Failing care homes which were officially closed down have been allowed to continue operating.
The Care Quality Commission (CQC) claimed 93 homes and agencies were shut in the past year due to poor ratings.
But a BBC investigation has found a dozen were still open under the same ownership.
The CQC admitted errors, but said it was determined to clamp down on providers where there is a risk of neglect or abuse.
In some cases the regulator had allowed homes to close and then reopen on the same day, if the home applied to do so, which they can under the current rules. Damning reports about their past records were then removed from the CQC's website, so potential residents and their relatives could no longer read them.
Some of the homes said they were not even aware the regulator had placed them on an official list of providers which had closed.
The CQC announced the closures in September, saying it demonstrated a new determination to "get tougher". It said 42 providers had shut because of enforcement action, and the rest closed voluntarily after receiving poor reports.
But the BBC found some were actually allowed to remain open despite concerns about standards, while others had never been rated "poor" at all.
When reporters visited the Wykenhurst care home in Hereford, the owners admitted social services had tried to remove some of their residents last year.
Inspectors had previously expressed fears that the home was ill-equipped to deal with very frail residents, that nutritional standards were poor and that some residents were at risk of falls.
The owners of Wykenhurst pointed out that since the official closing and reopening, they had been visited more recently by inspectors who found their service to be "adequate".
The home had officially been unregistered and then re-registered on one day in November 2009. Subsequently, its previous history of poor inspection reports was wiped from the CQC's website.
To a family looking for a home for a relative, the home looked as if it was newly opened. Several other providers closed by the CQC had in fact been allowed to do the same.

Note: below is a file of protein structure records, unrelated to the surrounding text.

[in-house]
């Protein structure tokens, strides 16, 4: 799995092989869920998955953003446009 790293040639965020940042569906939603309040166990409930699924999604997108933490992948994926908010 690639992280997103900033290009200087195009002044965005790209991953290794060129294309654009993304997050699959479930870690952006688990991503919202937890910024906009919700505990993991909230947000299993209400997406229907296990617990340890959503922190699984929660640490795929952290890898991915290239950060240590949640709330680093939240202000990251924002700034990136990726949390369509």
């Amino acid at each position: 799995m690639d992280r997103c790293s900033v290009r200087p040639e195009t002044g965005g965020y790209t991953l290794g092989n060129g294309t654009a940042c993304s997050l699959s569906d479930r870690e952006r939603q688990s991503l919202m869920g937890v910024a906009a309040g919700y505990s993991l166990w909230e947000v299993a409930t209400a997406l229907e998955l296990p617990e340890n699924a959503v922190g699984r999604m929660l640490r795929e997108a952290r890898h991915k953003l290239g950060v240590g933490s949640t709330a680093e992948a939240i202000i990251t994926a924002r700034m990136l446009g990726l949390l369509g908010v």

Eileen Chubb, founder of the Compassion in Care charity, was the first to raise questions about the CQC's "tough" stance.
"Basically they were given a clean slate and people weren't told," she said. "That's totally wrong and totally dishonest. There's nobody out there looking for the vulnerable residents in these homes."
Amanda Sherlock, director of operations for the Care Quality Commission, admitted mistakes had been made. But she said the homes' histories should have remained on the commission's website, and promised to look into it.
"I don't think it's inaccurate that we're getting tough on poor services," she said.
"Indeed only this week we have got two organisations that are being escalated up into formal enforcement activity. There are a variety of activities and actions the CQC is following up on a daily basis."
Wykenhurst Care Home said in a statement that it had been unaware of the CQC's database error until it was informed of it by the BBC: "We explained to you that we had changed our systems to more in-depth personal care plans, as did many other homes in the last year.
"All identified previous issues raised by CQC were addressed to the satisfaction of CQC and the local authority."
The revelation comes at a turbulent time for the regulator, which was launched in April last year. In October it introduced a new, lighter-touch inspection system which it believes will allow it to focus on providers which are causing concern. There will be fewer inspections in well-run care homes where there is no cause for concern, so inspectors can concentrate on those where there may be a problem.
But charities and inspectors have claimed the system is unable to cope with such radical change.
The CQC has taken on extra responsibility for regulating health as well as social care, despite job cuts which have seen inspector numbers reduced by nearly 50% from 1400 under the old regulator - which had different responsibilities - to 800 now.
One inspector, who wished to remain anonymous, told the BBC he expected the situation to get much worse, because the remaining inspectors were due to begin regulating dentists as well. Inspectors would use self-assessment forms and other paper-based evidence rather than going out to visit providers, he said.
"As far as I'm aware there are no plans for any additional staff, so the chances of inspectors getting out on visits seem more remote than ever.
"The biggest concern for everyone is there's going to be a major incident in a home, as we're not in there as often seeing for ourselves.
"Inspectors know it's going to happen somewhere. It's inevitable something will happen which will shake the system. You just hope it isn't one of your cases."